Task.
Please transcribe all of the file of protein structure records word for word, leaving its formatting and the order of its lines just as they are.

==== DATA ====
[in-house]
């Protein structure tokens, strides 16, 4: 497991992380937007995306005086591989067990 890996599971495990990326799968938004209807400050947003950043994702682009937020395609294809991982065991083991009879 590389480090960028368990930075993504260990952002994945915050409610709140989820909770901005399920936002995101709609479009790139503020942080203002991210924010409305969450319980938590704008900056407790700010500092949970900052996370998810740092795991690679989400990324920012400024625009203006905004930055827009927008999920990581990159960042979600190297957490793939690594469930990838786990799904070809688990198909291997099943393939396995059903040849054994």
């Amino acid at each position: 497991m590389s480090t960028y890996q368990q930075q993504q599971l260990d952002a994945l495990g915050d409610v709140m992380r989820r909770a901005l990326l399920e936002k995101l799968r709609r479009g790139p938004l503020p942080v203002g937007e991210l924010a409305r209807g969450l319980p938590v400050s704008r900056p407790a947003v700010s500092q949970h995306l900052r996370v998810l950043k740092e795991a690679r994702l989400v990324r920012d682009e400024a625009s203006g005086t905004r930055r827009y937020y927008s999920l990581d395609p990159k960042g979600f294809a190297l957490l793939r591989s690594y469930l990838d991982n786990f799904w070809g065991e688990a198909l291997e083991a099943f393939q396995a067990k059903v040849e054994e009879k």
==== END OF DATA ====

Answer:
[in-house]
């Protein structure tokens, strides 16, 4: 497991992380937007995306005086591989067990 890996599971495990990326799968938004209807400050947003950043994702682009937020395609294809991982065991083991009879 590389480090960028368990930075993504260990952002994945915050409610709140989820909770901005399920936002995101709609479009790139503020942080203002991210924010409305969450319980938590704008900056407790700010500092949970900052996370998810740092795991690679989400990324920012400024625009203006905004930055827009927008999920990581990159960042979600190297957490793939690594469930990838786990799904070809688990198909291997099943393939396995059903040849054994």
């Amino acid at each position: 497991m590389s480090t960028y890996q368990q930075q993504q599971l260990d952002a994945l495990g915050d409610v709140m992380r989820r909770a901005l990326l399920e936002k995101l799968r709609r479009g790139p938004l503020p942080v203002g937007e991210l924010a409305r209807g969450l319980p938590v400050s704008r900056p407790a947003v700010s500092q949970h995306l900052r996370v998810l950043k740092e795991a690679r994702l989400v990324r920012d682009e400024a625009s203006g005086t905004r930055r827009y937020y927008s999920l990581d395609p990159k960042g979600f294809a190297l957490l793939r591989s690594y469930l990838d991982n786990f799904w070809g065991e688990a198909l291997e083991a099943f393939q396995a067990k059903v040849e054994e009879k």